Agent said matters have improved with some, but not all tribes.

"I can say in general that there are a number of tribal publications that are still subject to those things occurring," Agent said.

Agent said the efforts of the Native American Journalists Association (NAJA), as well as those of editors at various tribal newspapers, shine a light on and help eliminate such problems.

The trend toward openness

Other tribal news sources also have succeeded in providing greater openness and independence.

The Navajo Times is one of a limited number of tribal publications that is now independently financed.

"A lot of tribal newspapers and media are dependent on tribal funding to function because there's just not enough subscribers or advertisers to financially sustain an independent publication," Agent said. But financial backing from the tribe does not necessarily contribute to a slanted viewpoint, he said.

"How independent is Rupert Murdoch's Fox News? How fair and balanced are they?" Agent asked. "You can accuse any financially independent publication of having a bias as well."

Duane Beyal, editor of the Navajo Times, which circulates in Arizona, Colorado, New Mexico and Utah, said an access crisis in 1987 similar to the Cherokee story led to reform. A former chairman of the Navajo Nation who did not like the paper's coverage summoned police to shut down the paper, which did not reach its usual level of production again for a year and a half, Beyal said.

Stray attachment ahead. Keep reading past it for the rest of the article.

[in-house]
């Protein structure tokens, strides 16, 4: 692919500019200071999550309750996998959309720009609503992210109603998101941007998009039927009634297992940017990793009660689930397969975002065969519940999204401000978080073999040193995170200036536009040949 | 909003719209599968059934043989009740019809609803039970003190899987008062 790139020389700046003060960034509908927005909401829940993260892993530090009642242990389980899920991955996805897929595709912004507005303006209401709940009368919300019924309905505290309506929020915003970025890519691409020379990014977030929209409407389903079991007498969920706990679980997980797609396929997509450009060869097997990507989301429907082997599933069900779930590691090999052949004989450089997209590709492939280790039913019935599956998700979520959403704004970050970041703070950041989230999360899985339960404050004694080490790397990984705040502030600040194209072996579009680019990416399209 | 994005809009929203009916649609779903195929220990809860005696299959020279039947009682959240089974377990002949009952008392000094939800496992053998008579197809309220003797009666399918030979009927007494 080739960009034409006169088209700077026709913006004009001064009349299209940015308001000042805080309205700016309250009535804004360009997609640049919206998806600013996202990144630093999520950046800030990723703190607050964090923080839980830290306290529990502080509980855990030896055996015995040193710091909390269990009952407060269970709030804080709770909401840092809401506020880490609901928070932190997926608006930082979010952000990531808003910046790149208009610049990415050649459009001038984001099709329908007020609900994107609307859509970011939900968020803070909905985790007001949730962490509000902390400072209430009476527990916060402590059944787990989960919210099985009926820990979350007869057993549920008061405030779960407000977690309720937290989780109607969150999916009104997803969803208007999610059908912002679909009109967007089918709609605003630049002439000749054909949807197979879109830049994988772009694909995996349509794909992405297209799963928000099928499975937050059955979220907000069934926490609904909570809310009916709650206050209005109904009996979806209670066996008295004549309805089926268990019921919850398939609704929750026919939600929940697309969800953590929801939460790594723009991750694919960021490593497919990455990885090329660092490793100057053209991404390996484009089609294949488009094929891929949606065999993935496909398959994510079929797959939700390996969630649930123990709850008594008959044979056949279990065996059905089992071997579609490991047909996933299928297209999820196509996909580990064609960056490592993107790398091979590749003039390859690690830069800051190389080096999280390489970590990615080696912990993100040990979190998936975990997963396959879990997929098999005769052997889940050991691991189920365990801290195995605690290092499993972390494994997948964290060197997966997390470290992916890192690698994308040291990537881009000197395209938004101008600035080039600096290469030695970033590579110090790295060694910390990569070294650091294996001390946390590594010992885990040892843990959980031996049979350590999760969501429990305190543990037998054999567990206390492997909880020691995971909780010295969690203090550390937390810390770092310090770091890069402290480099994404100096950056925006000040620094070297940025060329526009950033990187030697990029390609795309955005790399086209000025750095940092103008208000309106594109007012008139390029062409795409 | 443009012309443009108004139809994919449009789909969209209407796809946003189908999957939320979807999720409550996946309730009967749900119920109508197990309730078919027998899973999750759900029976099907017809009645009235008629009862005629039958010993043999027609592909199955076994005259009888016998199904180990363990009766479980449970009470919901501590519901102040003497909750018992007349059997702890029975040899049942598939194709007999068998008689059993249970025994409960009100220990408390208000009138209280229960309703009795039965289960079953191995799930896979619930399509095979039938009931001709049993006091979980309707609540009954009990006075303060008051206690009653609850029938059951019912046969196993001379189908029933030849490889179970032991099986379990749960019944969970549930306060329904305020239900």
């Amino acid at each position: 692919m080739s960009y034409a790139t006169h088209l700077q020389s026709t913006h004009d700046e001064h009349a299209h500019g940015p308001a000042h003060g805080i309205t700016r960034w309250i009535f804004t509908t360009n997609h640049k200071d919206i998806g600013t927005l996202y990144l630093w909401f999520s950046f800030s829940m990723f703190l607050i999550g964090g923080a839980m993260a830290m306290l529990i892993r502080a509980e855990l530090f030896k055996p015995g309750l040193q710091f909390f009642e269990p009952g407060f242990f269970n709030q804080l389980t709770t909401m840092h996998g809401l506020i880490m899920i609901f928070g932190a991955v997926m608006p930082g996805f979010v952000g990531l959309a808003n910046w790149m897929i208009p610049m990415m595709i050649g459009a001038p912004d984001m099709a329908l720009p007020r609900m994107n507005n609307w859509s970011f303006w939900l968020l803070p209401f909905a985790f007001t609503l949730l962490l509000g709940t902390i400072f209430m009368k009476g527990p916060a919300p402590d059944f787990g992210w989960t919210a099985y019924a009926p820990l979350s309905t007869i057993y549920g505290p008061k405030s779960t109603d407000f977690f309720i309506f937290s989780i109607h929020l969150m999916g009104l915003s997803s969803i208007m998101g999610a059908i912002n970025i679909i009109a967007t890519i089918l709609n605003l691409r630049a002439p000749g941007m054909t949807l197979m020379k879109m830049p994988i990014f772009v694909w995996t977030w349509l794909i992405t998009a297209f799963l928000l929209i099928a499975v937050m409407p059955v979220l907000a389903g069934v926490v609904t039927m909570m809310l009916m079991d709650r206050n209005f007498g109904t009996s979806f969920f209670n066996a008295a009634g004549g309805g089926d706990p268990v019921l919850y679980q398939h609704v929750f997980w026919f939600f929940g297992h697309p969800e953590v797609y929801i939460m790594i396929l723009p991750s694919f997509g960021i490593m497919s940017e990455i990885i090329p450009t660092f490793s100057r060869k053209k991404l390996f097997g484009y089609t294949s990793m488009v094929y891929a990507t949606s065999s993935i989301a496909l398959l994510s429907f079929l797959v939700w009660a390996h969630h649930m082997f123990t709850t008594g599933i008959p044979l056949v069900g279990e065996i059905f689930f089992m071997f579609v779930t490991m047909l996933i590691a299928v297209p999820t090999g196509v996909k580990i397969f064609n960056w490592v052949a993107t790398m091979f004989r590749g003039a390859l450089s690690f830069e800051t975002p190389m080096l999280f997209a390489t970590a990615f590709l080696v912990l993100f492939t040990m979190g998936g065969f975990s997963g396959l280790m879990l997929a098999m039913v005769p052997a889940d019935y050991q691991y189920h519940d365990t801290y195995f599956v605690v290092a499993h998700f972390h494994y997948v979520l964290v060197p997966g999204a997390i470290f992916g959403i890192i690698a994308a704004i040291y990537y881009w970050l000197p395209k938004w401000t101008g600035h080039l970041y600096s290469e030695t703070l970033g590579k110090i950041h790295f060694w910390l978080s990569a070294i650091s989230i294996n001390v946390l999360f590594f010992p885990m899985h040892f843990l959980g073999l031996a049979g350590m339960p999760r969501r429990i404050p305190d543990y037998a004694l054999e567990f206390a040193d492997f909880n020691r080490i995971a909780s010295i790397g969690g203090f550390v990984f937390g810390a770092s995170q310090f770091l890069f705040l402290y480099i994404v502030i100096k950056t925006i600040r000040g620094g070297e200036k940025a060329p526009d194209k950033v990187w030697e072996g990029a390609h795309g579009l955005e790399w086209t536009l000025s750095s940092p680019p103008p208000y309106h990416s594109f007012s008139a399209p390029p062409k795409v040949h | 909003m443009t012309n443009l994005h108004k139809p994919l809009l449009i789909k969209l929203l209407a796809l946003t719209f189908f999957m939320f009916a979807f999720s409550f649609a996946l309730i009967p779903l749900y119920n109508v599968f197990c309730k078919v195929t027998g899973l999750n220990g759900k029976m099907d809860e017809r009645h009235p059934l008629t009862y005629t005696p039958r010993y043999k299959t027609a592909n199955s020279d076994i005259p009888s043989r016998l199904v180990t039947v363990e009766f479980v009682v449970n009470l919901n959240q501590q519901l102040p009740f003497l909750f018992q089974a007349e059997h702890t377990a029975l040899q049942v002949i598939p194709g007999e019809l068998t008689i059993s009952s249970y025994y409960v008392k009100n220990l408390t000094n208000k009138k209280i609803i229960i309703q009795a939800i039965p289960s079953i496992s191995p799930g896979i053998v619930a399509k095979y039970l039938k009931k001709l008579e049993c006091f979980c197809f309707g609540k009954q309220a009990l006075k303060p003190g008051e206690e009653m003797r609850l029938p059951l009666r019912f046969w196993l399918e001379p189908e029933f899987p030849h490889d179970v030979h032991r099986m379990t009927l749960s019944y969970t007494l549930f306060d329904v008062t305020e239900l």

The council responded by agreeing to spin off the Navajo Times as a tribal corporation, incorporated under the laws of the Navajo Nation. The council also passed a law in the mid-1990s saying the news media should be free from political interference, Beyal said. Outside media that border the Navajo freely cover Navajo government proceedings, Beyal said.

"For us and our situation, the trend is toward more press freedom," Beyal said.

In 2003, the National Congress of American Indians endorsed a resolution favoring "Free and Independent Native Press."

Agent noted that the Al Neuharth Media Center at the University of South Dakota has trained 25 American Indian college students as newspaper reporters, editors, and photographers. A recent NAJA convention offered training as well.

Greater press freedom does not just improve the work of journalists.

"I think that governments tend to work better when they're in the sunshine, and that's true of tribal governments as well," said Mark Trahant, editorial page editor of the Seattle Post-Intelligencer.

Frank Pommersheim, professor of Indian law at the University of South Dakota School of Law, said change in access will ultimately come from the will of members.

"Tribes move forward as they get more demands from their constituents because ultimately, the demand for an open press is more effective when it comes from tribal members and Native American press groups," he said.